Announcing this year’s best new restaurant and more.
It is now time — drumroll, please — to announce the winners of the 2015 Eater Awards in Maine. These winners comprise a diverse group of the finest and most interesting chefs, restaurants, and bartenders in the city. They've defined this year in dining, and we applaud them.
First, a quick recap: Eater's local editors in 24 cities nominated candidates for five major categories: Restaurant of the Year, Chef of the Year, Bartender of the Year, So Hot Right Now Restaurant, and Stone Cold Stunner. These awards are geared toward places that have opened in roughly the past year, or people who have become involved in new ventures or otherwise changed the game during that time, which is why many renowned veterans don't appear. Eater readers then voted to narrow the field to a final three in each category. From that final three, the Eater editorial team chose one to move forward. Without further ado, here's who came out on top in Maine.
Eater Awards 2015
Restaurant of the Year
Nominees: The Honey Paw (Portland), Union (Portland), Custom Deluxe (Biddeford), Figgy's (Portland), Dudley's Refresher (Castine)
Finalists: The Honey Paw, Custom Deluxe, Union
Winner: The Honey Paw
Adding "non-denominational noodles" to the local lexicon, The Honey Paw's flair for Asian twists and fermented goods proved that celebrated chef-owners Mike Wiley and Andrew Taylor and co-owner Arlin Smith have still got it — and that they could seamlessly integrate local pop-up hero Thomas Pisha-Duffly as chef de cuisine. It's only a matter of time before this daring restaurant is as hard to get into as its sister next door, Eventide Oyster Co.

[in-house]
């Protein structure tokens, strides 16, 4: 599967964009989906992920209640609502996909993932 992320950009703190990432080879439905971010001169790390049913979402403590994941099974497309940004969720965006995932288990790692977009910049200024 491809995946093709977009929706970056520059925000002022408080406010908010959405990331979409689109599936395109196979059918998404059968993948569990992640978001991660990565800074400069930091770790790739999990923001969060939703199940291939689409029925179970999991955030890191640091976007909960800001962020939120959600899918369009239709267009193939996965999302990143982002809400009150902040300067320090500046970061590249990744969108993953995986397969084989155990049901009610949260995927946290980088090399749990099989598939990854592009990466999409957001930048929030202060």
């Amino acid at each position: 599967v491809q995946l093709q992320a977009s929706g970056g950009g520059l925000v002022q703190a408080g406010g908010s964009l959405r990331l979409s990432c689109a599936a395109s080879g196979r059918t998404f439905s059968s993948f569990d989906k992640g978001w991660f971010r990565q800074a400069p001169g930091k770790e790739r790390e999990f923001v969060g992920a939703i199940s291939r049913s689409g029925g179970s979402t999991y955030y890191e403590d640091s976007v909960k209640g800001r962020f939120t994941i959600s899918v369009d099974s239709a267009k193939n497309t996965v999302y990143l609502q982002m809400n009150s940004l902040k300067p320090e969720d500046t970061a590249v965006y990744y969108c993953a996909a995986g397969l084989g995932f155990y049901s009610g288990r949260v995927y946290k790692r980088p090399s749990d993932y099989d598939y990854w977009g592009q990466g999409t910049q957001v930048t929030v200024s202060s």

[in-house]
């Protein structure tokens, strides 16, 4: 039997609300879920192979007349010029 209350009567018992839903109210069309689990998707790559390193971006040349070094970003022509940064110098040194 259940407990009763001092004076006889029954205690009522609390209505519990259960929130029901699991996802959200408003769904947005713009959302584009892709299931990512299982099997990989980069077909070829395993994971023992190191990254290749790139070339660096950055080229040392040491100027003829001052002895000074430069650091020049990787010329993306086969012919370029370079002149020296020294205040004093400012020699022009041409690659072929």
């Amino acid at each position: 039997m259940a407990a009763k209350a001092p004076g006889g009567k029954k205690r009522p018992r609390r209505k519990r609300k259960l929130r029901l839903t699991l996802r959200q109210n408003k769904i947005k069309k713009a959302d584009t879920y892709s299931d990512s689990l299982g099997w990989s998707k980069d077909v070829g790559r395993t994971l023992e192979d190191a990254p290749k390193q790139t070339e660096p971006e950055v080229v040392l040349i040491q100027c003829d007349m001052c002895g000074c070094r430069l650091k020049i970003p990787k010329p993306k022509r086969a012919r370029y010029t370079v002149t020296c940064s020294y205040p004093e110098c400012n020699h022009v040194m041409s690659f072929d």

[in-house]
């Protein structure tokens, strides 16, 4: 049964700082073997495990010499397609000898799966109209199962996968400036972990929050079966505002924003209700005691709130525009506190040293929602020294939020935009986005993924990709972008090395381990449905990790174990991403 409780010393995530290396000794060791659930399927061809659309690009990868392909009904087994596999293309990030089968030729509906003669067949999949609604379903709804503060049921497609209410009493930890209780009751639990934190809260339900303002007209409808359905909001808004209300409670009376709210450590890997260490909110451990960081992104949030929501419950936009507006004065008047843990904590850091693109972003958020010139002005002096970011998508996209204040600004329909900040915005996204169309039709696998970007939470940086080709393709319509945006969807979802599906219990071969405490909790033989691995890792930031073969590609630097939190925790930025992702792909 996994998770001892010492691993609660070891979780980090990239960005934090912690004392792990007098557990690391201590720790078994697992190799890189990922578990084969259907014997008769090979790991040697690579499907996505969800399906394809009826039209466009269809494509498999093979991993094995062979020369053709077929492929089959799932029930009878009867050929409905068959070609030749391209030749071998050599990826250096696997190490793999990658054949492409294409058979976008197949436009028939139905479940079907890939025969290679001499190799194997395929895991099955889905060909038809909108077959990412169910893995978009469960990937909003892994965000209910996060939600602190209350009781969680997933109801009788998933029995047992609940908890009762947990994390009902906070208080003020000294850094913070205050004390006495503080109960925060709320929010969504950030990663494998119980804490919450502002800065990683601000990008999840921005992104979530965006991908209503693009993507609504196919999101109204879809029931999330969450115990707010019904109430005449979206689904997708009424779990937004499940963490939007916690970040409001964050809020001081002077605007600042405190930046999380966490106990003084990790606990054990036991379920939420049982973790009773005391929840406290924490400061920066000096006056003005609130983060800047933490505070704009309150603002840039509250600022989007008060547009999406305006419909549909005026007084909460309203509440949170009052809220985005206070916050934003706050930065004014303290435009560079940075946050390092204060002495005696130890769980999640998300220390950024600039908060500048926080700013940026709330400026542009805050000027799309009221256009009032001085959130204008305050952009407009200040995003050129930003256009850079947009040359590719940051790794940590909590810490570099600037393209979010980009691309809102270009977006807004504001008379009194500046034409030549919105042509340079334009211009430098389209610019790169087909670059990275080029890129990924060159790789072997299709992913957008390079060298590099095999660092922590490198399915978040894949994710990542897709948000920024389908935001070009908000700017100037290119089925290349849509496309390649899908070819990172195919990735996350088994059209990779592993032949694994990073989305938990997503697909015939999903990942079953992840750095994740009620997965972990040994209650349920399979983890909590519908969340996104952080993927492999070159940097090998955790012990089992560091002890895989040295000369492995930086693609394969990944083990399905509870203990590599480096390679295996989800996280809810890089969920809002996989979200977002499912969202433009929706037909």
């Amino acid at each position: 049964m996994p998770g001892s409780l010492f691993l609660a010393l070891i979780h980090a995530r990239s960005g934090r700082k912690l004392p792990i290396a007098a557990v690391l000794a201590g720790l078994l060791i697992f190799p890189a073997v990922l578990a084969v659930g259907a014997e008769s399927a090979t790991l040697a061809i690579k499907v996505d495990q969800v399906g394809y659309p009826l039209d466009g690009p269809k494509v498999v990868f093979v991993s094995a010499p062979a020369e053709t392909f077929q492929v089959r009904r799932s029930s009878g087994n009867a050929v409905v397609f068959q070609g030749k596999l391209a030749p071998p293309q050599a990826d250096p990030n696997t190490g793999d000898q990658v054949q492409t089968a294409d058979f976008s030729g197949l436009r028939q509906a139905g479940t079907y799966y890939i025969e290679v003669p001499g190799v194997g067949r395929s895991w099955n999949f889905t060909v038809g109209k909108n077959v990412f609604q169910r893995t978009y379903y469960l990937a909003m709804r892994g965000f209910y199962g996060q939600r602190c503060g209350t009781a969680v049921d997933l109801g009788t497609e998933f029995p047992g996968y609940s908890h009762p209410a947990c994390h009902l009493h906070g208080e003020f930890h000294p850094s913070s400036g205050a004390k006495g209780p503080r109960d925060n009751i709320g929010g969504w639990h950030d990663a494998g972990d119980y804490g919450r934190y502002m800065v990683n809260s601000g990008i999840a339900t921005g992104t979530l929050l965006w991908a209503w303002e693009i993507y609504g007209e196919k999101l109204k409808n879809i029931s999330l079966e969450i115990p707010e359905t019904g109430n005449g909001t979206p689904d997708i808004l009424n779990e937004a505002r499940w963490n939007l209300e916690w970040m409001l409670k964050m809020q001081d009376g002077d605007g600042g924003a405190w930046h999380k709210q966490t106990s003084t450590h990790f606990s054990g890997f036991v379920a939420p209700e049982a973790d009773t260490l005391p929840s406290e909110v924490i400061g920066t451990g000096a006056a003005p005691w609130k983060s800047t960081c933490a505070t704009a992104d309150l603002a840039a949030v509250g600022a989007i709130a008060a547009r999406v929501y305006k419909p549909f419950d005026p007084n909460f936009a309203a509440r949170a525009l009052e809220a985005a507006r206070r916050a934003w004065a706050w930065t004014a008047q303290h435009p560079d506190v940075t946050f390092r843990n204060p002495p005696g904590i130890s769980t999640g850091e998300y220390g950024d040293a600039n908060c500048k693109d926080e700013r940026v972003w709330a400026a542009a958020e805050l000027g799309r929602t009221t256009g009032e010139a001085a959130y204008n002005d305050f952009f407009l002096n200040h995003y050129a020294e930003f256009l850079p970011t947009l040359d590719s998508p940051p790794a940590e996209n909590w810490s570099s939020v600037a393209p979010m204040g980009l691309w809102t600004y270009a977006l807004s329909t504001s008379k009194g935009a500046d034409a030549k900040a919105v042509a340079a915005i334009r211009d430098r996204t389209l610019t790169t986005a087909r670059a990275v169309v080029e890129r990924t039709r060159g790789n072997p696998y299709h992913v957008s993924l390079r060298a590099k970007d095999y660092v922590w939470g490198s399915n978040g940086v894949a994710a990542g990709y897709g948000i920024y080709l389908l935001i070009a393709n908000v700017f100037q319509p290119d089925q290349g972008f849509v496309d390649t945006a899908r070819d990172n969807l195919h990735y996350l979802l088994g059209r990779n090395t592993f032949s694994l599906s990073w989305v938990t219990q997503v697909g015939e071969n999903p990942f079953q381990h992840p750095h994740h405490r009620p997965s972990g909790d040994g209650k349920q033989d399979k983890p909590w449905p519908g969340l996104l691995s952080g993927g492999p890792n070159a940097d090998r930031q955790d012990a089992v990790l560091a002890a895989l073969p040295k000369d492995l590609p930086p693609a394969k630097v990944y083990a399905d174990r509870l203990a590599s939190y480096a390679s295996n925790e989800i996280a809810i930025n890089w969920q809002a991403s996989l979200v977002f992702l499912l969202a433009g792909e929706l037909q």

Chef of the Year
Nominees: Thomas Pisha-Duffly (The Honey Paw, Portland), Natalie "Figgy" Dibenedetto (Figgy's, Portland), Joshua Berry (Union, Portland), Kara van Emmerik (Dudley's Refresher, Castine), Catherine Côté-Eliot (Portland Patisserie and Grand Café, Portland)
Winner: Kara van Emmerik
Without missing a beat, Kara van Emmerik transitioned from unlikely Mexican-style gem El El Frijoles to the owners' new take-out spot on the waterfront, Dudley's Refresher. In the process she helped elevate a seasonal classic — the seaside snack shack — to new heights of scratch-made greatness. As a bonus, she'll spend the winter passing along her knowledge to the next generation of culinary professionals at Eastern Maine Community College.
Bartender of the Year
Nominees: Gigi Mall (Bramhall, Portland), Trevin Hutchins (Tempo Dulu, Portland), Michael Pazdon (The Wallingford, Kittery), Chris Gatchell (Inkwell, Portland), Crystal Pomerleau (Central Provisions, Portland)
Finalists: Gigi Mall, Trevin Hutchins, Crystal Pomerleau
Winner: Gigi Mall
With an edge of dark humor, Gigi Mall brightens the dim basement bar at Bramhall — and it doesn't hurt that she's had a chance to work closely with last year's winner of this award, Guy Streitburger. Arriving from warmer West Coast climes, Mall has taken to Maine like a fish to water. She's also taken an active role in the new Portland chapter of the United States Bartenders' Guild (USBG), which means she's helping push the quality of the state's bar scene ever higher.
So Hot Right Now
Nominees: OCHO (Portland), Taco Trio (Portland), Tempo Dulu (Portland), 'Wich, Please (Rockland), Terlingua (Portland)
Finalists: 'Wich, Please, Terlingua, Tempo Dulu
Winner: 'Wich, Please
Food truck 'Wich, Please kept its legions of Kickstarter supporters satisfied all summer with a wide assortment of sandwiches, and even found a way to stay hot (and stay warm) with an intriguing winter partnership at Comida restaurant. Next step for food writer-turned-restaurateur Malcolm Bedell? Secure his own brick and mortar space, where he can continue to expand his repertoire as a chef, building on experiments like his ongoing "India Night" series.
Stone Cold Stunner
Nominees: The Treehouse (Portland), The Velveteen Habit (Ogunquit), Isa (Portland), Evo (Portland), The Wallingford (Kittery)
Finalists: Evo, The Velveteen Habit, Isa
In Portland, it can be a challenge attracting a wary, laid-back populace to a restaurant connected to a high-end hotel. With the help of Canal 5 Studio and unstoppable local design firm Might & Main, though, Evo's bold, angular architecture and branding challenged Portland's staid sensibilities. Factor in the large windows, which allow guests to see and be seen, and it appears the chic, two-story space has found a recipe for success.